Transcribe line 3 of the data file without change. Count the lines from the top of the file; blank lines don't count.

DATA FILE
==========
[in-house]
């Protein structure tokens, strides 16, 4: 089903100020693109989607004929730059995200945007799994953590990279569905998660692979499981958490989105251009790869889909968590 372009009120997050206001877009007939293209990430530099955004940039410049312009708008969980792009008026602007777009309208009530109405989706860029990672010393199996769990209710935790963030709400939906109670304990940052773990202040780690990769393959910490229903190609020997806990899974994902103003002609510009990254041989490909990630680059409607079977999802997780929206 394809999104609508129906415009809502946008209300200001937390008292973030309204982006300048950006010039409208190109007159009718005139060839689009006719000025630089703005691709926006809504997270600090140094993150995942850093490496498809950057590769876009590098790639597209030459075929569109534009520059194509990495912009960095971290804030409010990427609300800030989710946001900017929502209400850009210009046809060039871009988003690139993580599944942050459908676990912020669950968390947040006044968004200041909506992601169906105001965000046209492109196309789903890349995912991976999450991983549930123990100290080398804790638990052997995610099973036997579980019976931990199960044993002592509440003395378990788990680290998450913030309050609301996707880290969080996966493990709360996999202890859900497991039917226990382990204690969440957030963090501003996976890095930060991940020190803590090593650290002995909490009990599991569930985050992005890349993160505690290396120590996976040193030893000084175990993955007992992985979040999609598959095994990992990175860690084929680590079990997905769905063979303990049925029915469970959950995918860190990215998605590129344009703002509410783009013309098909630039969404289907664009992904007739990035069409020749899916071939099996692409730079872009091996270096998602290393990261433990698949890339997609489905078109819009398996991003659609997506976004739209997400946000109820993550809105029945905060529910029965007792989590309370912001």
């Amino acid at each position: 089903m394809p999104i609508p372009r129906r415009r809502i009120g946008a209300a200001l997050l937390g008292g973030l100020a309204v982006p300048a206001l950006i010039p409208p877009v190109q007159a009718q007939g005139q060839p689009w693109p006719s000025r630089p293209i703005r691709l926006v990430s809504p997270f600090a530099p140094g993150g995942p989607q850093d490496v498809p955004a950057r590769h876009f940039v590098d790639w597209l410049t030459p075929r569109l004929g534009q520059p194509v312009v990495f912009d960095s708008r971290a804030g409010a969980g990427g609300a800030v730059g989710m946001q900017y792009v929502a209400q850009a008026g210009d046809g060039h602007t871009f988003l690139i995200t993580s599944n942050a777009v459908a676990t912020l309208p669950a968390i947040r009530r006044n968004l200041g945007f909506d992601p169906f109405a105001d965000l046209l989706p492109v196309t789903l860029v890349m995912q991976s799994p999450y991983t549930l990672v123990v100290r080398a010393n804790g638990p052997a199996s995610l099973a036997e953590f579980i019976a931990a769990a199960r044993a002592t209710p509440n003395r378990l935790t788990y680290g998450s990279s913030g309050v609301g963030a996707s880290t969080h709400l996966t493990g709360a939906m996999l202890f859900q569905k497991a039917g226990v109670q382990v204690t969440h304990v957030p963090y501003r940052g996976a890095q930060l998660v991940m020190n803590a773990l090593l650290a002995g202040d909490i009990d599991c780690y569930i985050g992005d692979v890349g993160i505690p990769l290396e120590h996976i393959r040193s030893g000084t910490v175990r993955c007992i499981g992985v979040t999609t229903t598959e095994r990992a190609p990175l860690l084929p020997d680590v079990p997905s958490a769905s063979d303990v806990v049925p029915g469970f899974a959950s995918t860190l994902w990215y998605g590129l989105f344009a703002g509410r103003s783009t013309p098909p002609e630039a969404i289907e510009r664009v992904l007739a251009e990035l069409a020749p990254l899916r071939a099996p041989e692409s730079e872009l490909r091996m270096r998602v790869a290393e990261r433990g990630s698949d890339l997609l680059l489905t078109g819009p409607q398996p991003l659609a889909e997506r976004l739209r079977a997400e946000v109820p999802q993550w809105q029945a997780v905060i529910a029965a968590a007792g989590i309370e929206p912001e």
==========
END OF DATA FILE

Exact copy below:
């Amino acid at each position: 089903m394809p999104i609508p372009r129906r415009r809502i009120g946008a209300a200001l997050l937390g008292g973030l100020a309204v982006p300048a206001l950006i010039p409208p877009v190109q007159a009718q007939g005139q060839p689009w693109p006719s000025r630089p293209i703005r691709l926006v990430s809504p997270f600090a530099p140094g993150g995942p989607q850093d490496v498809p955004a950057r590769h876009f940039v590098d790639w597209l410049t030459p075929r569109l004929g534009q520059p194509v312009v990495f912009d960095s708008r971290a804030g409010a969980g990427g609300a800030v730059g989710m946001q900017y792009v929502a209400q850009a008026g210009d046809g060039h602007t871009f988003l690139i995200t993580s599944n942050a777009v459908a676990t912020l309208p669950a968390i947040r009530r006044n968004l200041g945007f909506d992601p169906f109405a105001d965000l046209l989706p492109v196309t789903l860029v890349m995912q991976s799994p999450y991983t549930l990672v123990v100290r080398a010393n804790g638990p052997a199996s995610l099973a036997e953590f579980i019976a931990a769990a199960r044993a002592t209710p509440n003395r378990l935790t788990y680290g998450s990279s913030g309050v609301g963030a996707s880290t969080h709400l996966t493990g709360a939906m996999l202890f859900q569905k497991a039917g226990v109670q382990v204690t969440h304990v957030p963090y501003r940052g996976a890095q930060l998660v991940m020190n803590a773990l090593l650290a002995g202040d909490i009990d599991c780690y569930i985050g992005d692979v890349g993160i505690p990769l290396e120590h996976i393959r040193s030893g000084t910490v175990r993955c007992i499981g992985v979040t999609t229903t598959e095994r990992a190609p990175l860690l084929p020997d680590v079990p997905s958490a769905s063979d303990v806990v049925p029915g469970f899974a959950s995918t860190l994902w990215y998605g590129l989105f344009a703002g509410r103003s783009t013309p098909p002609e630039a969404i289907e510009r664009v992904l007739a251009e990035l069409a020749p990254l899916r071939a099996p041989e692409s730079e872009l490909r091996m270096r998602v790869a290393e990261r433990g990630s698949d890339l997609l680059l489905t078109g819009p409607q398996p991003l659609a889909e997506r976004l739209r079977a997400e946000v109820p999802q993550w809105q029945a997780v905060i529910a029965a968590a007792g989590i309370e929206p912001e």